Hold the phone! Hold the phone! This little baby is just one recipe you just HAVE to make and make over and over again. Why? Because you just might love it as much as I do.
I LOVE peanut butter, almond butter, sesame butter and all the gooey yummy nut and seed butters that you can buy in the shops. There are some super brands out there that I really love and to be honest with you – I do buy them sometimes – which leaves me with a guilt trip occasionally thinking to myself ‘you should be making this at home!’ notably for a fraction of the price too! Especially when you know that making a raw version is a little more time consuming and every bit more expensive.
But, making raw nut & seed butters is very easy. Making them roasted and delicious is pretty easy too and once you get the basic ‘formula’ for making nut and seed butters trust me: you are on a roll and your cupboards will get full of the stuff. You will probably be asking yourself why the heck you never made the stuff before because it’s TOO easy to be true!
The measures in this recipe are rough: because you can make as little or as much as you like. As a rule though I would say it all depends on the size of your food processor. Too little in a large drum will not work. You will be watching nut and seed chips fling around for an eon. Too much in a smaller drum will not work. Well, it will but you will be forever and ever trying to crack the oil out of the nuts and seeds. You want enough quantity to cover the blades by about an inch (couple of centimetres) which I find gives the best results. But, hey depends on your machine. I have used my Magimix with great results, my Tesco food processor (extra large drum) with fantastic results, and my smaller Kenwood with probably the best results. But just play with your own machine and get to know how it rolls, but to start a good rule of thumb is to that 2cm above the blade line is a great quantity to start with.
- 2-3 cups activated (and dehydrated) sunflower seeds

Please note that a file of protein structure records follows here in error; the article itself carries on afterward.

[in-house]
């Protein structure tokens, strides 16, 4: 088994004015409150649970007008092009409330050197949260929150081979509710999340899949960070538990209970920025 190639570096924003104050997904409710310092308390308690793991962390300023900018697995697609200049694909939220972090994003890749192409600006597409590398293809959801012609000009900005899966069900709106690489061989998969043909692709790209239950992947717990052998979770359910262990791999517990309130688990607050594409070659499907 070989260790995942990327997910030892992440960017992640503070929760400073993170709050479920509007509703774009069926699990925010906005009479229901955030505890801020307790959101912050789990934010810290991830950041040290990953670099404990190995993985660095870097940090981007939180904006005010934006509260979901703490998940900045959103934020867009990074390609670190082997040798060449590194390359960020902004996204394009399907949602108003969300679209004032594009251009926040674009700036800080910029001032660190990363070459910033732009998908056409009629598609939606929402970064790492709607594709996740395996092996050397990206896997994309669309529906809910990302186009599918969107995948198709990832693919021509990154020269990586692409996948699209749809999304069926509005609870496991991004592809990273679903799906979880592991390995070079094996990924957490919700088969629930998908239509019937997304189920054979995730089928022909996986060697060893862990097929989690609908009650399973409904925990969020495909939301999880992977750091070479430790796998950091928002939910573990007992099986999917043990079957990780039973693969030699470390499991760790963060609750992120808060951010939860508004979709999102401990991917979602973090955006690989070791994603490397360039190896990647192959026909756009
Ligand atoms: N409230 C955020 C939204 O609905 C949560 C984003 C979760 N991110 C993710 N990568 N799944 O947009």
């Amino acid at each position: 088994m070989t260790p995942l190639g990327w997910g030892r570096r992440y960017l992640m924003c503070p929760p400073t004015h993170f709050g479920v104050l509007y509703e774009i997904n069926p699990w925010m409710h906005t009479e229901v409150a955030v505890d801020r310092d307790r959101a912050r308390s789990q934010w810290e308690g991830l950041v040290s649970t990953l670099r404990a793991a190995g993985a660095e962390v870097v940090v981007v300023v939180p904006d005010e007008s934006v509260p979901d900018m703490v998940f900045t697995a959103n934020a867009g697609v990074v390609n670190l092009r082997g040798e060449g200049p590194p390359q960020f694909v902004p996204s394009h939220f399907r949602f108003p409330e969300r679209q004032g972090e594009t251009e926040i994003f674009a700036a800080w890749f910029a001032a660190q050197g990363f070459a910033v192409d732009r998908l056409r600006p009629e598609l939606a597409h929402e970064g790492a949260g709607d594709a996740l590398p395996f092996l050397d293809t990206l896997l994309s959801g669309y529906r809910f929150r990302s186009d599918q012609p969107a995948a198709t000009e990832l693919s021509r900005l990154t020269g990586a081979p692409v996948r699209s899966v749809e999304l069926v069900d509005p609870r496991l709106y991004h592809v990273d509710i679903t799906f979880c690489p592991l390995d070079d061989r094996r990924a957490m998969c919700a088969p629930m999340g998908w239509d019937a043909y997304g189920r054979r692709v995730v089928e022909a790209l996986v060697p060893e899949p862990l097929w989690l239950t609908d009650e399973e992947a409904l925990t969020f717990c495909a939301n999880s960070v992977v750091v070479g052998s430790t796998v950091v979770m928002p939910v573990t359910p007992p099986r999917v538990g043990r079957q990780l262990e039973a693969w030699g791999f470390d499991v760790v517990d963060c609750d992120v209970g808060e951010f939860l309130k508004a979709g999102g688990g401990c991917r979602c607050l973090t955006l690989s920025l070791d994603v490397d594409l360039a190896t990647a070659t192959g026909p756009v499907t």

- small pinch quality sea salt (flor de sal)
Firstly if you are not experienced in ‘activating’ nuts and seeds then don’t panic. You can always roast the seeds (ok great seed butter but it’s not raw) and remember to soak them for at least 30 minutes before you roast them. When roasting scatter the sea salt over soaked and rinsed seeds and place on an oven tray. Roast on 200 or until lightly toasted. You will smell when they are ready! Be careful not to burn them. And try your best not to eat them all before they get buttered. Honestly!
Ok so now let’s get to the raw version of this dish (way better!) To activate sunflower seeds – soak seeds in a bowl covered in filtered water for at least 30 minutes – 4 hours. You may need to top up the water when the seeds start to bloat. Overnight is ok too just try not to forget about them or leave them too long! Rinse the seeds in a seed tray if you have one, or a sieve is fine, and dry roughly in a clean tea-towel or kitchen cloth. Place on a dehydrator tray evenly spread out with the teflex sheets on. Dry for 10 hours then remove the teflex sheets. Dry for another 10 hours or until your seeds are nicely dry and crisp. Not shrivelled! I set my dehydrator to 40 for sunflower seeds. If you don’t have a dehydrator yet then you can use an oven with the door slightly ajar set on 50 and dry for around 1-2 hours. They don’t take long in an oven so be careful.
Once the seeds are dried add them to your food processor drum/bowl fitted with the S blade. Add a large pinch of salt (less or more to taste) and begin processing. Don’t put the machine on and leave it or go off and do something else: you will need to coach these seeds through the process and this could take up to half an hour. I find that the seeds butter more quickly when they are warmest. So straight from the oven or dehydrator is best. Keep blending and pulsing the seeds. Stop the machine regularly to scrape the seed chips from the sides of the bowl. This may seem like a thankless task (believe me when you are running a workshop on this the time it takes can get embarrassing! lol) so be patient. Relax in to it. And keep going.
Your seeds will go through several phases before they get to silky smooth butter: powdered phased (quite dusty looking) crumbly phase (dust forming together), cake mix phase (lumping together) big ball phase (one lump of mix may occur) and so on until you get to the final phase when the oil cracks and the mixture appears almost liquid. The butter stops rising up the sides of the bowl and appears much more liquidy. Don’t stop as soon as this phase occurs. Keep going just a little more until you get a shine on the top of the mix (this will be a layer of oil) Once you can dip a spoon in and it can easily drip off the spoon you have got it! Depending on how much mixture you have in the bowl this can take anything from 15-30 minutes. Just be patient.
Once finished you can keep in lidded glass jars and use as a delicious butter for a range of meals. If you would like to make dishes like this and join me at any of my cookery school classes click here. To find out more about up and coming events click here.
Let me know if you make it! I love hearing about your creations!
Keeping it juicy & raw